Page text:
Technically speaking, a GWA study utilizes DNA sequencing technology to identify hundreds or thousands of SNPs for each individual. In order to establish the existence of a true correlation between a genetic marker and a condition, a GWA study necessitates the enrollment of thousands of people for a study, including a group of patients that meets the diagnostic criteria for the condition being investigated and a group of unaffected patients to act as a control. SNPs that are associated with the disease cases at an appropriate statistical threshold are then genotyped in a second independent sample of cases and controls to establish which of the associations from the primary scan are robust.

GWA studies are not limited to risk prediction and screening. They can allow scientists to better classify diseases into subtypes so that more personalized treatment options can emerge. Additionally, GWA studies can be utilized to provide information regarding gene-drug interactions for drug development fields. An example of success in this area is the finding of a strong association between SLCO1B1 variants with myopathy, related to simvastatin therapy, which is used to lower blood cholesterol levels by reducing cholesterol production in the liver. Myopathy occurs in 1–5% of patients treated with this class of drugs and is char­acterized by muscle pain, weakness, and elevated muscle enzyme lev­els. Dosing guidelines have been issued by the Clinical Pharmacogenomics Implementation Consortium for managing simvastatin-induced myopathy risk in the context of SLCO1B1 genotyping.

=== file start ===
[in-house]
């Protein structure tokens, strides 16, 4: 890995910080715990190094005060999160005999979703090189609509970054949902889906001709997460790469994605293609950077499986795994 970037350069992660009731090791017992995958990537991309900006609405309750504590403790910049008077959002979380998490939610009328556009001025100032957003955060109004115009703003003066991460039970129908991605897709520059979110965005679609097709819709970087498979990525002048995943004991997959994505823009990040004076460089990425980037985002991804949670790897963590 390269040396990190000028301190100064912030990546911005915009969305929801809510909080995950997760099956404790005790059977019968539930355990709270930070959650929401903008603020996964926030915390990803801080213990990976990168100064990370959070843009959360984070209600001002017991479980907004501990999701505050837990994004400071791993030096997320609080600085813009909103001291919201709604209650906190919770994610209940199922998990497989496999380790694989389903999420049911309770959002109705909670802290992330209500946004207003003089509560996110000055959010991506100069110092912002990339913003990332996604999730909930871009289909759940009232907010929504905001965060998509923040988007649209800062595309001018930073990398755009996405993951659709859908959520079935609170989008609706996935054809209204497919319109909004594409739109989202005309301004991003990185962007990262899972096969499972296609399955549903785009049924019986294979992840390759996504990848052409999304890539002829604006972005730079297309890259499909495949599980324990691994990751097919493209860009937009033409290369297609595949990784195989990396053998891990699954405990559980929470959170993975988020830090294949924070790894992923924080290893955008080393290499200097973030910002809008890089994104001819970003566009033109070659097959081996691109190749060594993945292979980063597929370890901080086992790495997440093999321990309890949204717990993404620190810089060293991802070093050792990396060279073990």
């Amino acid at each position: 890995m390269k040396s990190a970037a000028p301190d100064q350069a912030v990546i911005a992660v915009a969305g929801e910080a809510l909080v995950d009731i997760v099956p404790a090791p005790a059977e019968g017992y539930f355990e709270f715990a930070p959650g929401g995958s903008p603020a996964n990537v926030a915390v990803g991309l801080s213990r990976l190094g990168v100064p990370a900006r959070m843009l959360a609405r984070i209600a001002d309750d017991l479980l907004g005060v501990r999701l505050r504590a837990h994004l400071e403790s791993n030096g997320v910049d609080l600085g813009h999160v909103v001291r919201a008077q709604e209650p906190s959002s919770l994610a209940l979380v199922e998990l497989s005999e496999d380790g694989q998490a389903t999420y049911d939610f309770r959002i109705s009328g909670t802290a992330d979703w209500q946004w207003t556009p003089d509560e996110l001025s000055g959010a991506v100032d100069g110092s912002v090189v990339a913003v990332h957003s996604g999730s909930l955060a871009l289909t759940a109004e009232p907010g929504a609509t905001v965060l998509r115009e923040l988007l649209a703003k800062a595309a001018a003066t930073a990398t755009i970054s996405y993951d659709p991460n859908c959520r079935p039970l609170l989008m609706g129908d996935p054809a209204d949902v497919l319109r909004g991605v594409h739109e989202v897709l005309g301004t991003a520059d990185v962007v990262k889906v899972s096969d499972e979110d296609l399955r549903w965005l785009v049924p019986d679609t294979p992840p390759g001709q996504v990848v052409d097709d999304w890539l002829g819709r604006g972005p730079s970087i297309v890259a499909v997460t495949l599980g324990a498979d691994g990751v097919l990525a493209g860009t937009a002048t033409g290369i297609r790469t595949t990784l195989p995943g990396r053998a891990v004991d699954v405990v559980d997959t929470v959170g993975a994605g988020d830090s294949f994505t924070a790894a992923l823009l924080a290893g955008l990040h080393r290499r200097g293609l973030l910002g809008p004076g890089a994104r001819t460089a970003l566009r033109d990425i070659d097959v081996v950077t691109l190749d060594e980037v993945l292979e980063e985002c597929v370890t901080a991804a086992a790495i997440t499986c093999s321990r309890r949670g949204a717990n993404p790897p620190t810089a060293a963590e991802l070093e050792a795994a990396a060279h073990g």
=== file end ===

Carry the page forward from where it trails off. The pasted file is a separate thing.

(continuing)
This approach has already identified SNPs related to several complex conditions including diabetes, heart abnormalities, Parkinson's disease, Crohn's disease, and several types of cancer. When I was learning about GWA studies in my genetics course, I thought that perhaps it could be used to provide further insights into invisible illnesses that are not fully understood. Approximately 80% of the over 7,000 rare diseases that have been discovered are genetic in origin. Those can be considered monogenic diseases (as caused by a singular genetic mutation), whereas more common diseases are multigenic, in which certain alleles contribute around 2-50% to disease risk.